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Using a crop/soil simulation model and GIS techniques to assess methane emissions from rice fields in Asia. I. Model development

: Matthews, R.B.; Wassmann, R.; Arah, J.


Nutrient cycling in agroecosystems 58 (2000), Nr.1/3, S.141-159
ISSN: 1385-1314
Fraunhofer IFU; 2002 in Helmholtz-Gesellschaft integriert
methane; rice; Oryza sativa; anaerobic; model; simulation; carbon dynamics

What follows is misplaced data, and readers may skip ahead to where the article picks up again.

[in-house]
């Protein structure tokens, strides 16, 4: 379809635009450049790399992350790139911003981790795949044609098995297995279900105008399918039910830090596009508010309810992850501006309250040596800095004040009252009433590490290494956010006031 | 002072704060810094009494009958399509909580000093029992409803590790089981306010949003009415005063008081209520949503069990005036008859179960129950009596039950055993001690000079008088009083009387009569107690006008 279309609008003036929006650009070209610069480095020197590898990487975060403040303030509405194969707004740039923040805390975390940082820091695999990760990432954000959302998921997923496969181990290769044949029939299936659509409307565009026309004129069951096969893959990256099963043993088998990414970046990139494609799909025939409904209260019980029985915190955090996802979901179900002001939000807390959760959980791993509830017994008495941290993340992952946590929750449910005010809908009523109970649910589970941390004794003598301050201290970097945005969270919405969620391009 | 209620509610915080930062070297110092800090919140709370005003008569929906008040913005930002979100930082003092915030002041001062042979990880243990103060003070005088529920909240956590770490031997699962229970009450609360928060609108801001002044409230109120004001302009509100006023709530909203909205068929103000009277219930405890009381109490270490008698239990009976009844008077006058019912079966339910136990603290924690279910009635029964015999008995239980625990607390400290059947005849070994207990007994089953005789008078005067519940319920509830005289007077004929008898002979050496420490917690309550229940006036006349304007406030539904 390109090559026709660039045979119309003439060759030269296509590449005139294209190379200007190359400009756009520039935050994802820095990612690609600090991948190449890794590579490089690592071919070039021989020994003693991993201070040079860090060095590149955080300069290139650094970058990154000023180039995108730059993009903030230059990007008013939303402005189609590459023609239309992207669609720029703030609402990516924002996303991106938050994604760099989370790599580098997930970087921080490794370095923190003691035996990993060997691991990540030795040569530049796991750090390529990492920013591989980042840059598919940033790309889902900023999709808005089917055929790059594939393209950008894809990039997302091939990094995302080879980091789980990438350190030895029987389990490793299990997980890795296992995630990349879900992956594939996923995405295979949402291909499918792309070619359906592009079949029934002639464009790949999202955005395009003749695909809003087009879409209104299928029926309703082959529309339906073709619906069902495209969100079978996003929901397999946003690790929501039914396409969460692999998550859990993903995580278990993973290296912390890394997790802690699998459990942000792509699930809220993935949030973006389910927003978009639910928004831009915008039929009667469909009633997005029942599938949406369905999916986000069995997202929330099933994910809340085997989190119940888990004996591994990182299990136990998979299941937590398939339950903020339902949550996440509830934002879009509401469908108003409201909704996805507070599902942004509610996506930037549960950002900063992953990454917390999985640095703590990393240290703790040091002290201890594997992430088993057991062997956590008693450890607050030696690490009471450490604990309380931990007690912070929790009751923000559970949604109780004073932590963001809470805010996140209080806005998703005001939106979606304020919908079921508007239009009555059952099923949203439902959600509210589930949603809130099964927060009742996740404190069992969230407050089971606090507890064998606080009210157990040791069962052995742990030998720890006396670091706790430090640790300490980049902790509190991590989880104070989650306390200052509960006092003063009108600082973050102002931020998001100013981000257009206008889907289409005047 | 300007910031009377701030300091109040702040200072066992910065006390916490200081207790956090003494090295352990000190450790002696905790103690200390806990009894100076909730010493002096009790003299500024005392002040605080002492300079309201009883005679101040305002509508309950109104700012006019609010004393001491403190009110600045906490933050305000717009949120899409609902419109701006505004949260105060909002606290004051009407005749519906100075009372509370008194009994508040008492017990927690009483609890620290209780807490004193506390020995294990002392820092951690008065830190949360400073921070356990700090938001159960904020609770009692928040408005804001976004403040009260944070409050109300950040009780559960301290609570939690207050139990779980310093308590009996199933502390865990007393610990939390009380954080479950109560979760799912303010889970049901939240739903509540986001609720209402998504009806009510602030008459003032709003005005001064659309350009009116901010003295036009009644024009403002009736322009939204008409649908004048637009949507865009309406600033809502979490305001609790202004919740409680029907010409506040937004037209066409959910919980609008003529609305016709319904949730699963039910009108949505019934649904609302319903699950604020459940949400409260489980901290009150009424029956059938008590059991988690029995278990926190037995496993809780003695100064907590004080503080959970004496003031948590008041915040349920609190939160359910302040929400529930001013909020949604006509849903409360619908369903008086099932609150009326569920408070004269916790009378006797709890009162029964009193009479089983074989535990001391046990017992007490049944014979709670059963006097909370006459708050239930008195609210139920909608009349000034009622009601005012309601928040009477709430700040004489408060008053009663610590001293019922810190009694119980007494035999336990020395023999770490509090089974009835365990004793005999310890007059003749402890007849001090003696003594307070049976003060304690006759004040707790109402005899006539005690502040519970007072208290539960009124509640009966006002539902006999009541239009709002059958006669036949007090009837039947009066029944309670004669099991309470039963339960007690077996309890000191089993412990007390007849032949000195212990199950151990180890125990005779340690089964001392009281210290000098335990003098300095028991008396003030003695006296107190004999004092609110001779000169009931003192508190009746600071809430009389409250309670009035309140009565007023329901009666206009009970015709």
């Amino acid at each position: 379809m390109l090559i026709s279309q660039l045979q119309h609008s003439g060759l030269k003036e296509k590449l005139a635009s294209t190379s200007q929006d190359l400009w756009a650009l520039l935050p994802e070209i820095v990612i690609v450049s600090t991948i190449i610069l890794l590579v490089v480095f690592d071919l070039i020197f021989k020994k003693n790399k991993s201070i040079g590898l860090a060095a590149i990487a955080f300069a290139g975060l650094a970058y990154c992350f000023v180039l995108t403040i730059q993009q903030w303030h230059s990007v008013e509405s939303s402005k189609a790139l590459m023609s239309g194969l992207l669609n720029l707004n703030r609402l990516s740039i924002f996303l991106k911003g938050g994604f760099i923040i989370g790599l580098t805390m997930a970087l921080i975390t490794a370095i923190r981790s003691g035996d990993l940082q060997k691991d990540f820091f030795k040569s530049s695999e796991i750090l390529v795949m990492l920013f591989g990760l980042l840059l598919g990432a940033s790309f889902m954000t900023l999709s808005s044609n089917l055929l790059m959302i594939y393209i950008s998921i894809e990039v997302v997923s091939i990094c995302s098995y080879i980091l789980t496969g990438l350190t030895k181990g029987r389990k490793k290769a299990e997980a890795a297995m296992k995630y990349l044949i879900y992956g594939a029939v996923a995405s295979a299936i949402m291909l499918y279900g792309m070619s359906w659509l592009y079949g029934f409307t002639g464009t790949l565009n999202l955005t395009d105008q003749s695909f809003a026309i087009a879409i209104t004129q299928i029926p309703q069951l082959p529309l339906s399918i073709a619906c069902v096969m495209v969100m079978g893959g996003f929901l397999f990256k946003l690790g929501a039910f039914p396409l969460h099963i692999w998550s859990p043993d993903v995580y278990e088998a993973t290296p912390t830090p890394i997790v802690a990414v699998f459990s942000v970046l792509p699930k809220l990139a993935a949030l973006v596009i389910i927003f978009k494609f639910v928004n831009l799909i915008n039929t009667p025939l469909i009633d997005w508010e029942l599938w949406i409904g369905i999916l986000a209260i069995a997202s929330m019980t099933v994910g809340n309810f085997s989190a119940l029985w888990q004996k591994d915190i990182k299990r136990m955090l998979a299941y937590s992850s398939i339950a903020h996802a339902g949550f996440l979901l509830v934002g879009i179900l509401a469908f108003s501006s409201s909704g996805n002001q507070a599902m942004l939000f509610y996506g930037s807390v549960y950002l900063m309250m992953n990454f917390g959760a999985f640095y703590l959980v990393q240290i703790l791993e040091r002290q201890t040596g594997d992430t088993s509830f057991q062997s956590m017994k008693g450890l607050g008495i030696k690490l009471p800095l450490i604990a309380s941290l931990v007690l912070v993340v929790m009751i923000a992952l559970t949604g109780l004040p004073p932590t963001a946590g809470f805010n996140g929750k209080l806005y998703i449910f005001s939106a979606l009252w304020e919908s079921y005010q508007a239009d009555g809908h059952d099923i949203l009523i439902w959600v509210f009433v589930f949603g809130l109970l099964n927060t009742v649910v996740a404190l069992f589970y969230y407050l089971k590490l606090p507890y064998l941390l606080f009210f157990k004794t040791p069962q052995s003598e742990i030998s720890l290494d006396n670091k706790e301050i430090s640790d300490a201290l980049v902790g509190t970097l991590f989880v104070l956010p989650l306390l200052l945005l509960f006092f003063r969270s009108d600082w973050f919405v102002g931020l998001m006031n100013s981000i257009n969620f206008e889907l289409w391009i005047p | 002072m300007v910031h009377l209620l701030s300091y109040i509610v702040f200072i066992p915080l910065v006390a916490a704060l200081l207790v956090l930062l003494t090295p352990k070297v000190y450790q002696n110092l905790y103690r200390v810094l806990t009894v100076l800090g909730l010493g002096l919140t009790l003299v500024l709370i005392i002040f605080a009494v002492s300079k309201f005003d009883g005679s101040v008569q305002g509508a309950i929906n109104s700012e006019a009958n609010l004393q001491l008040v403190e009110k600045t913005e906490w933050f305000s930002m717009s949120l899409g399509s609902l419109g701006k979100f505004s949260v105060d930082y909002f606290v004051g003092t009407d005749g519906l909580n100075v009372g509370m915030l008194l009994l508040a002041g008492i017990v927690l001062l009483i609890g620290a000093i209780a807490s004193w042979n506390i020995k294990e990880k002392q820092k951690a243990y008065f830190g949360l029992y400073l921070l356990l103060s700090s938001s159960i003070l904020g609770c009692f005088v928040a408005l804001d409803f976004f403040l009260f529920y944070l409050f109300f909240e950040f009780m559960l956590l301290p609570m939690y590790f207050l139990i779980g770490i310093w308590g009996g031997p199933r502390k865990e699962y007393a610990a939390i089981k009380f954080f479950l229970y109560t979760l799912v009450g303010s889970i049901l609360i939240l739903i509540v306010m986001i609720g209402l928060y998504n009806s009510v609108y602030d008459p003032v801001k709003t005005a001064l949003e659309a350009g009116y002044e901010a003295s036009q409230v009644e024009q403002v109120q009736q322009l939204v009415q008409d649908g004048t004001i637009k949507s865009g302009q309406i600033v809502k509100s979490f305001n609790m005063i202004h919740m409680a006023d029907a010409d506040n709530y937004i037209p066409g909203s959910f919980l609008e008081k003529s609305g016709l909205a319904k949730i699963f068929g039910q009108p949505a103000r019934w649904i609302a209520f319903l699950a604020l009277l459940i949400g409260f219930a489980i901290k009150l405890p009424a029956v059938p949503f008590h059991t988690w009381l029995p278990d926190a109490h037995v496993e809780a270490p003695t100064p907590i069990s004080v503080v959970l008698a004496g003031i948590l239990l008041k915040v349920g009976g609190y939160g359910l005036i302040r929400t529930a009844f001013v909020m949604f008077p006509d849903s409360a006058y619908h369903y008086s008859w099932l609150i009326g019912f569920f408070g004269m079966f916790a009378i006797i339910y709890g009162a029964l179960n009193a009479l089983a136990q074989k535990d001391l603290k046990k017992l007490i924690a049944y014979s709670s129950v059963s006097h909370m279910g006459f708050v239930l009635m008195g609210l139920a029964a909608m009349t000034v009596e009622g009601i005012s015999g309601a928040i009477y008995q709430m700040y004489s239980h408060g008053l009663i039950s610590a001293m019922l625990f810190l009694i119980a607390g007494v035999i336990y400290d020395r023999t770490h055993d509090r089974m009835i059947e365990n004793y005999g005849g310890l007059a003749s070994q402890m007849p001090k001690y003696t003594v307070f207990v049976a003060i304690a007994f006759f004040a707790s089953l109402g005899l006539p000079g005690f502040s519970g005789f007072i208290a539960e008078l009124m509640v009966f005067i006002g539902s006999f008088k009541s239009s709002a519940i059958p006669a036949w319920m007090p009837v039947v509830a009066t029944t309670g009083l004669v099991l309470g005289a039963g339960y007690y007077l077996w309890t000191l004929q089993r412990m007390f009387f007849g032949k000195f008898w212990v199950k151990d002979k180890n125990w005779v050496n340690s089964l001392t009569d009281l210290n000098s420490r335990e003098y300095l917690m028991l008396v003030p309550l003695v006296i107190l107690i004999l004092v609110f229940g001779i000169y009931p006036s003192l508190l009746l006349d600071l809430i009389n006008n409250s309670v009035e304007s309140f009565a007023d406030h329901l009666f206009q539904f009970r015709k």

The development of the MERES (Methane Emissions in Rice EcoSystems) model for simulating methane (CH sub 4) emissions from rice fields is described. The CERES-Rice crop simulation model was used as a basis, employing the existing routines simulating soil organic matter (SOM) decomposition to predict the amount of substrate available for methanogenesis. This was linked to an existing submodel, described elsewhere in this volume (Arah & Kirk, 2000), which calculates steady-state fluxes and concentrations of CH sub 4 and O sub 2 in flooded soils. Extra routines were also incorporated to simulate the influence of the combined pool of alternative electron acceptors in the soil (i. e., NO sub 3 high -, Mn high 4+, Fe high 3+, SO sub 4 high 2-) on CH4 production. The rate of substrate supply is calculated in the SOM routines of the CERES-Rice model from (a) the rate of decomposition of soil organic material including that left from the previous crop and any additions of organic matter, (b) root exudates (modified from the original CERES-Rice model using recent laboratory data), and (c) the decomposition of dead roots from the current crop. A fraction of this rate of substrate supply, determined by the concentration of the oxidized form of the alternative electron acceptor pool, is converted to CO sub 2 by bacteria which outcompete the methanogenic bacteria, thereby suppressing CH sub 4 production. Any remaining fraction of the substrate supply rate is assumed to be potentially available for methanogenesis. The CH sub 4 dynamics submodel uses this potential methanogenesis rate, along with a description of the root length distribution in the soil profile supplied by the crop model, to calculate the steady-state concentrations and fluxes of O sub 2 and CH sub 4. The reduced form of the alternative electron acceptor pool is allowed to reoxidize when soil pores fill with air if the field is drained. The MERES model was able to explain well the seasonal patterns of CH sub 4 emissions in an experiment involving mid- and end-season drainage and additions of organic material at IRRI in the Philippines.